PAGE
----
Electronic medical records (EMRs) are capturing increasing amounts of patient data that can be leveraged by machine-learning methods for computerized decision support. Our work focusses on developing and implementing machine-learning methods for detecting adverse drug events and for identifying anomalies or deviations in therapy and clinical management of patients.
Research Projects and Collaborations
Increasing amounts of data in EMRs pose challenges to aggregate, synthesize, and identify patterns for clinical care. Our work focusses on the development of adaptive and learning components in EMRs that will provide decision support using the right data, at the right time.
In predictive modeling, the typical paradigm consists of learning a single model from a database of patient cases, which is then applied to predict outcomes for any future patient. Such a model is called a population-wide model because it is intended to be applied to an entire population of future cases. In contrast, patent-specific modeling focuses on learning models consists of learning models that are personalized to the characteristics of the patient at hand. Our work focusses on patient-specific models that are optimized to perform well on a specific patient are likely to be more precise than the typical population-wide models that are optimized to have good predictive performance on average on all future patients.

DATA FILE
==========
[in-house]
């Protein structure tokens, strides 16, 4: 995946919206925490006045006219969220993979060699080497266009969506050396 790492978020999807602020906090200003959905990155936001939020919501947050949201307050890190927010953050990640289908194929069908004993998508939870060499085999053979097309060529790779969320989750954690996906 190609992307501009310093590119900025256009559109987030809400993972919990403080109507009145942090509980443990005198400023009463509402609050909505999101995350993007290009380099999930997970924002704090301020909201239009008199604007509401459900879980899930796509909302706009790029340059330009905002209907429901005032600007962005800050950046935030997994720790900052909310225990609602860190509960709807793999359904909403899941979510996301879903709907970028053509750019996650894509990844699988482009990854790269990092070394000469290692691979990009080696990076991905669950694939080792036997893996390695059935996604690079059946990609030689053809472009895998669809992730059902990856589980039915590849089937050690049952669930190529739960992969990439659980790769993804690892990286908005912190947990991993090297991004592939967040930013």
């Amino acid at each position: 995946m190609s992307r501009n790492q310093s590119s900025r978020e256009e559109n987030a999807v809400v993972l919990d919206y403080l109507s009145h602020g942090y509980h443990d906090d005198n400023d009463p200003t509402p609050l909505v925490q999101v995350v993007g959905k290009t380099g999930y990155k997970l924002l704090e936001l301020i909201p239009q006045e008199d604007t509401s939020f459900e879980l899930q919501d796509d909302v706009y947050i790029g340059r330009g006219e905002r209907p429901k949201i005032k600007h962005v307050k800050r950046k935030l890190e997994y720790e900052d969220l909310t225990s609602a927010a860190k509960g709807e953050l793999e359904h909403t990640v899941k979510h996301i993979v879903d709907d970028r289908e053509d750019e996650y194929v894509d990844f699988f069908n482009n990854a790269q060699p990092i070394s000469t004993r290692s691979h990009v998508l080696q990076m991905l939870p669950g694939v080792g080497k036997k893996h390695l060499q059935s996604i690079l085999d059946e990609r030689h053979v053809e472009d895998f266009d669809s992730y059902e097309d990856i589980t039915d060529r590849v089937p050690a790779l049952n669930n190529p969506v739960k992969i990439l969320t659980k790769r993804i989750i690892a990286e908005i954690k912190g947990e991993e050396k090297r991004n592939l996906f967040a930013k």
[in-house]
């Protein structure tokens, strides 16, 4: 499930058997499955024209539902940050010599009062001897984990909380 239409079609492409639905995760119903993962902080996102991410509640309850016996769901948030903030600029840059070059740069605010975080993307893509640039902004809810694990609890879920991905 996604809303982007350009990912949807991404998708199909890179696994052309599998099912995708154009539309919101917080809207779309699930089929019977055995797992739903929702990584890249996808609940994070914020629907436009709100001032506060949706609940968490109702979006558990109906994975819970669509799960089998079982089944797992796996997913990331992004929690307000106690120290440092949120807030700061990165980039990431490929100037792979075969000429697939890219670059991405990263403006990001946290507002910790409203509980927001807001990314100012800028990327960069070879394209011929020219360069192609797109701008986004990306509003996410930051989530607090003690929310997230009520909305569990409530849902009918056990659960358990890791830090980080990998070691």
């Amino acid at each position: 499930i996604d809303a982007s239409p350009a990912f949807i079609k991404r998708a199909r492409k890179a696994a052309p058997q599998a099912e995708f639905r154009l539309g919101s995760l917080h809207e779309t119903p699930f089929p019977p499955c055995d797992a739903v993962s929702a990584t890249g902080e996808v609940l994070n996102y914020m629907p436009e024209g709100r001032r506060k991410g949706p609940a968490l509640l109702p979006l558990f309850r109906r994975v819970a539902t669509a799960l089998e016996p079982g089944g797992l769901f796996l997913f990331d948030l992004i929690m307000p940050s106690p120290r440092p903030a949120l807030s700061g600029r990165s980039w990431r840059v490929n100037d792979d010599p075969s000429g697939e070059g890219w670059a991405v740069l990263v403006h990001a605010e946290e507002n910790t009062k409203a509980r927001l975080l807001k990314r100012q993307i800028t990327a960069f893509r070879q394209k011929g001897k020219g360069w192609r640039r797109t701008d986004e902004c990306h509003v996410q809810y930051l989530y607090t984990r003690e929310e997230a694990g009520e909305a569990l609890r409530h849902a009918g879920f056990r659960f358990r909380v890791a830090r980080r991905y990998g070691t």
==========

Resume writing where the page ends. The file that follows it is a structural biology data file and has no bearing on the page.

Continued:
Automated visual analytics combines visual analytics with automated analysis for discovery of patterns in data. Visual analytics is interactive analysis facilitated by interactive visual interfaces where the domain expert interacts with the data visually to identify interesting patterns. However, it is effort-intensive and is readily applicable only to datasets with low dimensionality and small sample sizes. Our work focusses on automated visual analytics that combines visualization and automated analysis methods to take advantage of the rapid search that automated methods provide with the ability to identify novel and rich patterns that visual analytics provides.
Personalized medicine calls for the use of clinical, genomic and environmental data to more precisely evaluate risk, diagnose, assess prognosis, and tailor therapies to the individual. Genomic medicine is driving personalized medicine and focuses on the use of information obtained from sequences such as whole exomes and whole genomes. Genomic information, in combination with other clinical data, will lead to increased understanding of the biology of human health and disease, improved prediction of disease and effect of therapy, and ultimately the realization of precision medicine. Our work focuses on single nucleotide variants (SNVs) data obtained from genome-wide studies (GAWSs), and more recently whole exomes.